“I’m glad Secretary Bernhardt visited and witnessed firsthand what is at stake in Greater Chaco. A one-year moratorium is a good first step, but permanent protection is necessary. At the same time, we must continue to work toward justice and never lose focus on the people and communities impacted by a legacy of exploitation.” -Kyle Tisdel, Energy Program Director, Western Environmental Law Center, (575) 613-8050,

“While we are pleased the Department of the Interior has agreed to this temporary pause, one year is a band aid. Greater Chaco is a special place that needs permanent protection. The Interior Department should provide long-term protections while it prepares a new management plan and Congress considers more permanent protections in the Chaco Cultural Heritage Area Protection Act. This is necessary to ensure that this area, and the neighboring communities, will not be devastated by oil and gas development when the clock runs out.” -Alison Kelly, Senior Attorney, Natural Resources Defense Council, (212) 727-4592,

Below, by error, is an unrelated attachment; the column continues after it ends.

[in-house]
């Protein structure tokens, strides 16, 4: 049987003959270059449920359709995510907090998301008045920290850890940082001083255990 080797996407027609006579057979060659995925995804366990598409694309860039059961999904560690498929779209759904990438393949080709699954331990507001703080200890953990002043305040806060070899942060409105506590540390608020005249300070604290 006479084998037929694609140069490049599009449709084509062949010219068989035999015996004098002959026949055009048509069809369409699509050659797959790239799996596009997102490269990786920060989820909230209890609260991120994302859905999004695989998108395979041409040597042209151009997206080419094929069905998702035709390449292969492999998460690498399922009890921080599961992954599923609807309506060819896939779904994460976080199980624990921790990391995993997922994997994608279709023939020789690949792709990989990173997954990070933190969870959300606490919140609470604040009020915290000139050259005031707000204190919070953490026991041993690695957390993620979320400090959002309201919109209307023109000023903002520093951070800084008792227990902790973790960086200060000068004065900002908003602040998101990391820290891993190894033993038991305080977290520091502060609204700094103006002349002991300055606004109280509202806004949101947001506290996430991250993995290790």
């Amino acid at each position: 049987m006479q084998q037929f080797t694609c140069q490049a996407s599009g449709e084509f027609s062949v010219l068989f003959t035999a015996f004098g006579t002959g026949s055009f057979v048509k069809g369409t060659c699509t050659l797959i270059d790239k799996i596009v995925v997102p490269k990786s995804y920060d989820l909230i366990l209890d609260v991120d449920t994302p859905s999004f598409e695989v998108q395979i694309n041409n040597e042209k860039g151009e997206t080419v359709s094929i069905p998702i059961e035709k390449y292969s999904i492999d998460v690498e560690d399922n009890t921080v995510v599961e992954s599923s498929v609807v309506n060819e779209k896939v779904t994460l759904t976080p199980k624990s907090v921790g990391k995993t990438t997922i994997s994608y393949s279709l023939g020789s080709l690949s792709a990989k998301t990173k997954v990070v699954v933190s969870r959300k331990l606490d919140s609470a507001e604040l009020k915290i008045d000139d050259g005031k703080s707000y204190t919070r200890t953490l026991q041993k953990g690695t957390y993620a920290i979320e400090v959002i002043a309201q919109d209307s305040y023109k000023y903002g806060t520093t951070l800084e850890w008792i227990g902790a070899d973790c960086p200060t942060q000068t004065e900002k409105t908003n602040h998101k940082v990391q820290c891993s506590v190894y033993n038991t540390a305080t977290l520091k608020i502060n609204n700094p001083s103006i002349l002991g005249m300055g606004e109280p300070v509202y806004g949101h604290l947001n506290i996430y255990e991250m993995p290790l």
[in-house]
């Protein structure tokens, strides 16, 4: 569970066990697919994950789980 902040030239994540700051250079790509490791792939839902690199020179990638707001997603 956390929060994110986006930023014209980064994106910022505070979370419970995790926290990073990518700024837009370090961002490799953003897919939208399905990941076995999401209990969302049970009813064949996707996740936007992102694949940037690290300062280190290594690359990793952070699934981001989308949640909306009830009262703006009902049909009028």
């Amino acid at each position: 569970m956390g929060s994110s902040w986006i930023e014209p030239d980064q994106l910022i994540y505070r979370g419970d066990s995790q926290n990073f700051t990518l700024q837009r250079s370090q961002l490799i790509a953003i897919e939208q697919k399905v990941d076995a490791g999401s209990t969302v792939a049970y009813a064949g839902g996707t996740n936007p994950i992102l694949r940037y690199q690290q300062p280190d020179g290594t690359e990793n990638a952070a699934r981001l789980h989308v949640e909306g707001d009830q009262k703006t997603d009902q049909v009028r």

“A temporary one year moratorium on extraction is a first step that should ultimately lead to the cessation of any fossil fuel exploration in Greater Chaco Region. We are confident that the federal delegation will hear the voices of indigenous people, constituents and a national outcry that sacred places and public lands should never be desecrated for corporate gain. The cost is too great to our physical world and our cultural integrity. We will not rest until we can secure these goals and move to a just transition to renewables.” –Eleanor Bravo, Southwest Director,  Food & Water Watch, (505) 730-8474,